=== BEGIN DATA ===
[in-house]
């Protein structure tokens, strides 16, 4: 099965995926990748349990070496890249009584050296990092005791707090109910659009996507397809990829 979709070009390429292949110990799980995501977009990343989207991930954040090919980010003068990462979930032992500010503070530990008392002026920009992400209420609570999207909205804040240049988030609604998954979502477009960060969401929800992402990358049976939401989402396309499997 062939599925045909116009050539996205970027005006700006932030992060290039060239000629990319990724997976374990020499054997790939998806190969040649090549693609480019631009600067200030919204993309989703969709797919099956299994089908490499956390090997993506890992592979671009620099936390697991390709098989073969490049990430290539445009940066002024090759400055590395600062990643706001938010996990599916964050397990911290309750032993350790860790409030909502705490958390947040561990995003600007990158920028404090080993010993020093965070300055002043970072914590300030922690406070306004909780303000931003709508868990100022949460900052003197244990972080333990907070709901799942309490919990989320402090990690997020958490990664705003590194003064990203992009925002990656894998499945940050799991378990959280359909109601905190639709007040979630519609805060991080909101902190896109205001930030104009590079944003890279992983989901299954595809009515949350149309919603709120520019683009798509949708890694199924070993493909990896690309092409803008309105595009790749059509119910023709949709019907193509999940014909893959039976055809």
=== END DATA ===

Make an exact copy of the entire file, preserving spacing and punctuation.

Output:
[in-house]
């Protein structure tokens, strides 16, 4: 099965995926990748349990070496890249009584050296990092005791707090109910659009996507397809990829 979709070009390429292949110990799980995501977009990343989207991930954040090919980010003068990462979930032992500010503070530990008392002026920009992400209420609570999207909205804040240049988030609604998954979502477009960060969401929800992402990358049976939401989402396309499997 062939599925045909116009050539996205970027005006700006932030992060290039060239000629990319990724997976374990020499054997790939998806190969040649090549693609480019631009600067200030919204993309989703969709797919099956299994089908490499956390090997993506890992592979671009620099936390697991390709098989073969490049990430290539445009940066002024090759400055590395600062990643706001938010996990599916964050397990911290309750032993350790860790409030909502705490958390947040561990995003600007990158920028404090080993010993020093965070300055002043970072914590300030922690406070306004909780303000931003709508868990100022949460900052003197244990972080333990907070709901799942309490919990989320402090990690997020958490990664705003590194003064990203992009925002990656894998499945940050799991378990959280359909109601905190639709007040979630519609805060991080909101902190896109205001930030104009590079944003890279992983989901299954595809009515949350149309919603709120520019683009798509949708890694199924070993493909990896690309092409803008309105595009790749059509119910023709949709019907193509999940014909893959039976055809």